The lecture was led by Dr. Federica Bianco, a professor at NYU’s Center for Urban Science and Progress, the LSST Science Collaborations Coordinator, and the LSST Transients and Variable Stars Collaboration Chair. What exactly is LSST? Dr. Bianco began the lecture by explaining that LSST is an acronym for Large Synoptic Survey Telescope. It’s the newest survey telescope technology being developed, and it is said to be more powerful than any other survey telescopes that exist now. The survey is projected to run for ten years, from 2022 to 2032. The main idea of LSST is to take no compromises: it must be deep, wide, and fast. Dr. Bianco explains that there have been surveys in the past that have covered one or two of these aspects, but never any that have covered all three.

What does deep, wide, and fast actually mean?



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img February 24, 201811:34 amimg 0 Comments

Having gotten such a great response to our previous Myers-Briggs personality type article, we decided to take on a more universal experience of students everywhere – putting up angry signs in the dorm bathroom, when your fellow hallmates have terrible bathroom etiquette. Yes, this is what angry bathroom sign you will write depending on your personality type.

ESTP: “Stop being gross!!!!!!!!!!!!!” After yet another incident of hair all over the floor, your anger drives you to action, but you don’t really think about what concrete mandates to put on the sign beforehand.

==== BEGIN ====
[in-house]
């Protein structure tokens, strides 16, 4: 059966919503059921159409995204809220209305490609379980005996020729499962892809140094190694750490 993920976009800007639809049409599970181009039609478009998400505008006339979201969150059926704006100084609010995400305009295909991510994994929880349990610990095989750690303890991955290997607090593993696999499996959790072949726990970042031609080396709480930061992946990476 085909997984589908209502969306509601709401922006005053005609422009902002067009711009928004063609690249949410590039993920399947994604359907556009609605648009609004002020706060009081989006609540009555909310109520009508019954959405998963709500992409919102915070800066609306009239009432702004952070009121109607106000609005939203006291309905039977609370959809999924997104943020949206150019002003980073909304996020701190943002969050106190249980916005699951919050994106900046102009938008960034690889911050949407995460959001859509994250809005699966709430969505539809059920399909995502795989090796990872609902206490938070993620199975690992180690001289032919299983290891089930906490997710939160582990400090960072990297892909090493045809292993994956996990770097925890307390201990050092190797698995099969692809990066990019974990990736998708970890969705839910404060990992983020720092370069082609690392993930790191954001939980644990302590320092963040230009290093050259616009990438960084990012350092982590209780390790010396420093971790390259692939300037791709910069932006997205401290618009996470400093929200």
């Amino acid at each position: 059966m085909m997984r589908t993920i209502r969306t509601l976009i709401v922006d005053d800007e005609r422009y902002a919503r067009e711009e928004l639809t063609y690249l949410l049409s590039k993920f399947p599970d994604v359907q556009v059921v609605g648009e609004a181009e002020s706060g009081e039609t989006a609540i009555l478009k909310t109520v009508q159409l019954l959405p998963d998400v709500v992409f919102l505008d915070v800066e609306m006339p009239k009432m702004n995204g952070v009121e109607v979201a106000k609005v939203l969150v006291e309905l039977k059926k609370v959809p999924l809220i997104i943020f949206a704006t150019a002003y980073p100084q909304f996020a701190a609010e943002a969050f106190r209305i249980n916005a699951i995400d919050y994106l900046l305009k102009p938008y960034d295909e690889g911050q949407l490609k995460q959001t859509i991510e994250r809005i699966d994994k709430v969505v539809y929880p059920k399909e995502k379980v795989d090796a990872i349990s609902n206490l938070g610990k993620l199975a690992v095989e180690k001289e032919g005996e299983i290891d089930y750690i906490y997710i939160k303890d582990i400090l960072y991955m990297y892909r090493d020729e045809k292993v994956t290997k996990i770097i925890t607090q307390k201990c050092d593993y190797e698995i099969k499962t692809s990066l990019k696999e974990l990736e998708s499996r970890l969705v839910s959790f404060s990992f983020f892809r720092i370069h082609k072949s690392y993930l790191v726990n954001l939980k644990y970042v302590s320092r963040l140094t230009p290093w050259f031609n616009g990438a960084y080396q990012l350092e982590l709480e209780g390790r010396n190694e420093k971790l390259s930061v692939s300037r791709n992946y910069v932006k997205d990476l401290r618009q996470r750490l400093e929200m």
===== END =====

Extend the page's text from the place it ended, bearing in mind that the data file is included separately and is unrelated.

ISFP: No bathroom sign. Instead, you intermittently complain in passing to your fellow hallmates, hoping someone else will put up a sign.

ENFJ: “Reminder to flush the toilet.” Short and to the point. Don’t want to get it too cluttered.

ESFJ: “Friendly reminder to please flush the toilet, thanks!” Like ENFJ, but a little more polite.

ISTJ: Actually lays out bathroom rules in a practical, comprehensive manner. Probably the most effective bathroom sign.

ENTJ: No bathroom sign. Instead, you find out who the exact offender is and get revenge on them.

ENFP: Let’s be real, you’re not the one posting the signs in the bathroom. You’re the one inciting them.



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img February 24, 201810:00 amimg 0 Comments

Gothamist: “I bet you thought you’d seen the last of me. Surprise, bitch.”

Happening in the World: The International Committee of the Red Cross revealed that 21 of its staff members engaged in sexual misconduct within the last three years. This follows the report that Plan International, a children’s aid agency, confirmed six cases of sexual abuse or child exploitation by its staff members and associates. (BBC)

Happening in the US: Rick Gates, a former senior adviser to Trump’s election campaign, pleaded guilty to federal conspiracy and false statement charges in the special council’s investigation of Russian interference in the 2016 election. This marks a shift from Gates’ refusal to cooperate with the investigation. (US News)

Happening in NYC: WNYC has bought Gothamist, a New York City news site that was shut down three months ago. The relaunch was funded by a group of anonymous donors with the intention to integrate Gothamist, along with its satellite sites in Los Angeles and Washington, with public radio. (NYT)

Happening on Campus: MAKECU, Columbia’s undergraduate hardware hackathon, starts today and will go on through tomorrow afternoon. Check-in starts at 12 pm and hacking commences at 4 pm. Check out the website for registration and the schedule.

Song of the Day:

Image via Pixabay